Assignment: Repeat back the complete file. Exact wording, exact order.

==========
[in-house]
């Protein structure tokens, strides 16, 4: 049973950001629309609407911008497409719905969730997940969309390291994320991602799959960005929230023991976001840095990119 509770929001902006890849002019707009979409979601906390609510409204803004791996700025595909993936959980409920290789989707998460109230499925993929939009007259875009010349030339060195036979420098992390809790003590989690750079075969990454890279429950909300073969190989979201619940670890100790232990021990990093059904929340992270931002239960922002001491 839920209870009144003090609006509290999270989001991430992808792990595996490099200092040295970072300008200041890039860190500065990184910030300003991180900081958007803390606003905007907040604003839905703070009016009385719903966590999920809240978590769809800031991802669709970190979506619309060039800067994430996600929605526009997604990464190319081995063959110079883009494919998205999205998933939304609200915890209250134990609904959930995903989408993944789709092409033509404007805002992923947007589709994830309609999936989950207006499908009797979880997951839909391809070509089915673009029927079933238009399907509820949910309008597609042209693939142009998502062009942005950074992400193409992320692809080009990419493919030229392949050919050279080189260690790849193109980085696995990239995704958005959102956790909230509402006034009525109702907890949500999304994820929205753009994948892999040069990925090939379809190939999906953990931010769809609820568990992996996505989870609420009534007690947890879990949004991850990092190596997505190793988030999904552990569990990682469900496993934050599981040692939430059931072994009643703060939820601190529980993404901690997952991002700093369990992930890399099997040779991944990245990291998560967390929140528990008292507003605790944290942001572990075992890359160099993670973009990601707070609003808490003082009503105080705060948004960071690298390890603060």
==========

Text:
[in-house]
């Protein structure tokens, strides 16, 4: 049973950001629309609407911008497409719905969730997940969309390291994320991602799959960005929230023991976001840095990119 509770929001902006890849002019707009979409979601906390609510409204803004791996700025595909993936959980409920290789989707998460109230499925993929939009007259875009010349030339060195036979420098992390809790003590989690750079075969990454890279429950909300073969190989979201619940670890100790232990021990990093059904929340992270931002239960922002001491 839920209870009144003090609006509290999270989001991430992808792990595996490099200092040295970072300008200041890039860190500065990184910030300003991180900081958007803390606003905007907040604003839905703070009016009385719903966590999920809240978590769809800031991802669709970190979506619309060039800067994430996600929605526009997604990464190319081995063959110079883009494919998205999205998933939304609200915890209250134990609904959930995903989408993944789709092409033509404007805002992923947007589709994830309609999936989950207006499908009797979880997951839909391809070509089915673009029927079933238009399907509820949910309008597609042209693939142009998502062009942005950074992400193409992320692809080009990419493919030229392949050919050279080189260690790849193109980085696995990239995704958005959102956790909230509402006034009525109702907890949500999304994820929205753009994948892999040069990925090939379809190939999906953990931010769809609820568990992996996505989870609420009534007690947890879990949004991850990092190596997505190793988030999904552990569990990682469900496993934050599981040692939430059931072994009643703060939820601190529980993404901690997952991002700093369990992930890399099997040779991944990245990291998560967390929140528990008292507003605790944290942001572990075992890359160099993670973009990601707070609003808490003082009503105080705060948004960071690298390890603060």